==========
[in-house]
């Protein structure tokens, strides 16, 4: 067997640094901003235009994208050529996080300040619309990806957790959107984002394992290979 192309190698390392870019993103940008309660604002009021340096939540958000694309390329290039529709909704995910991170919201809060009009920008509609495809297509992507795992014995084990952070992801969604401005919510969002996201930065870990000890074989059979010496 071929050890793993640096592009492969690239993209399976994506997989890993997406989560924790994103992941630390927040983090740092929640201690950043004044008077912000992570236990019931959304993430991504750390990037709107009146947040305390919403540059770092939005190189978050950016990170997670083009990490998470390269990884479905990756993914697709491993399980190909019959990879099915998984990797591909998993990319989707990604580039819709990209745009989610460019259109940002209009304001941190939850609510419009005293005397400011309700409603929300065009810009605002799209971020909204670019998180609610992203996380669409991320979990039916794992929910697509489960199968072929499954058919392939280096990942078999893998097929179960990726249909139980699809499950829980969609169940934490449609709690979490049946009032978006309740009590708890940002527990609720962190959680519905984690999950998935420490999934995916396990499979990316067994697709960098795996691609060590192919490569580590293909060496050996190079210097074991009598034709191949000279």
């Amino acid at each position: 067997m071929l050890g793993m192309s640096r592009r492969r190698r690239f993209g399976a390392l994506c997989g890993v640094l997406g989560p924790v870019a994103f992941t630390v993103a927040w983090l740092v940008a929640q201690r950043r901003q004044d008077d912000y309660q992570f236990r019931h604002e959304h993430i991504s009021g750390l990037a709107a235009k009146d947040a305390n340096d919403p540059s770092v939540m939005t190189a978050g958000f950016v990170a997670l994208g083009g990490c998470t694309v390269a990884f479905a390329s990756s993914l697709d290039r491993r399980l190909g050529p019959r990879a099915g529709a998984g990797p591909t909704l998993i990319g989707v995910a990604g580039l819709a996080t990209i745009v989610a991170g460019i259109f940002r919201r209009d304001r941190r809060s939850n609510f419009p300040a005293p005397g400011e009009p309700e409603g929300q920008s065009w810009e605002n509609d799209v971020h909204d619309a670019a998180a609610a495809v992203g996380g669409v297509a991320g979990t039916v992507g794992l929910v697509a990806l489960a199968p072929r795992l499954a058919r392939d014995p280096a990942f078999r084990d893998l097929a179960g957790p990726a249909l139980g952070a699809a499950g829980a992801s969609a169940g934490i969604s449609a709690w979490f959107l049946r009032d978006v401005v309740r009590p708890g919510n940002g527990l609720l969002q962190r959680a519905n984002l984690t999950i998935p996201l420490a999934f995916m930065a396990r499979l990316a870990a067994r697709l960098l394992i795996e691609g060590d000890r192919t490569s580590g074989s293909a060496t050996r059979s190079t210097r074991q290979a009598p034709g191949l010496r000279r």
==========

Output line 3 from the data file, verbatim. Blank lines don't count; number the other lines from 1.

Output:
């Amino acid at each position: 067997m071929l050890g793993m192309s640096r592009r492969r190698r690239f993209g399976a390392l994506c997989g890993v640094l997406g989560p924790v870019a994103f992941t630390v993103a927040w983090l740092v940008a929640q201690r950043r901003q004044d008077d912000y309660q992570f236990r019931h604002e959304h993430i991504s009021g750390l990037a709107a235009k009146d947040a305390n340096d919403p540059s770092v939540m939005t190189a978050g958000f950016v990170a997670l994208g083009g990490c998470t694309v390269a990884f479905a390329s990756s993914l697709d290039r491993r399980l190909g050529p019959r990879a099915g529709a998984g990797p591909t909704l998993i990319g989707v995910a990604g580039l819709a996080t990209i745009v989610a991170g460019i259109f940002r919201r209009d304001r941190r809060s939850n609510f419009p300040a005293p005397g400011e009009p309700e409603g929300q920008s065009w810009e605002n509609d799209v971020h909204d619309a670019a998180a609610a495809v992203g996380g669409v297509a991320g979990t039916v992507g794992l929910v697509a990806l489960a199968p072929r795992l499954a058919r392939d014995p280096a990942f078999r084990d893998l097929a179960g957790p990726a249909l139980g952070a699809a499950g829980a992801s969609a169940g934490i969604s449609a709690w979490f959107l049946r009032d978006v401005v309740r009590p708890g919510n940002g527990l609720l969002q962190r959680a519905n984002l984690t999950i998935p996201l420490a999934f995916m930065a396990r499979l990316a870990a067994r697709l960098l394992i795996e691609g060590d000890r192919t490569s580590g074989s293909a060496t050996r059979s190079t210097r074991q290979a009598p034709g191949l010496r000279r």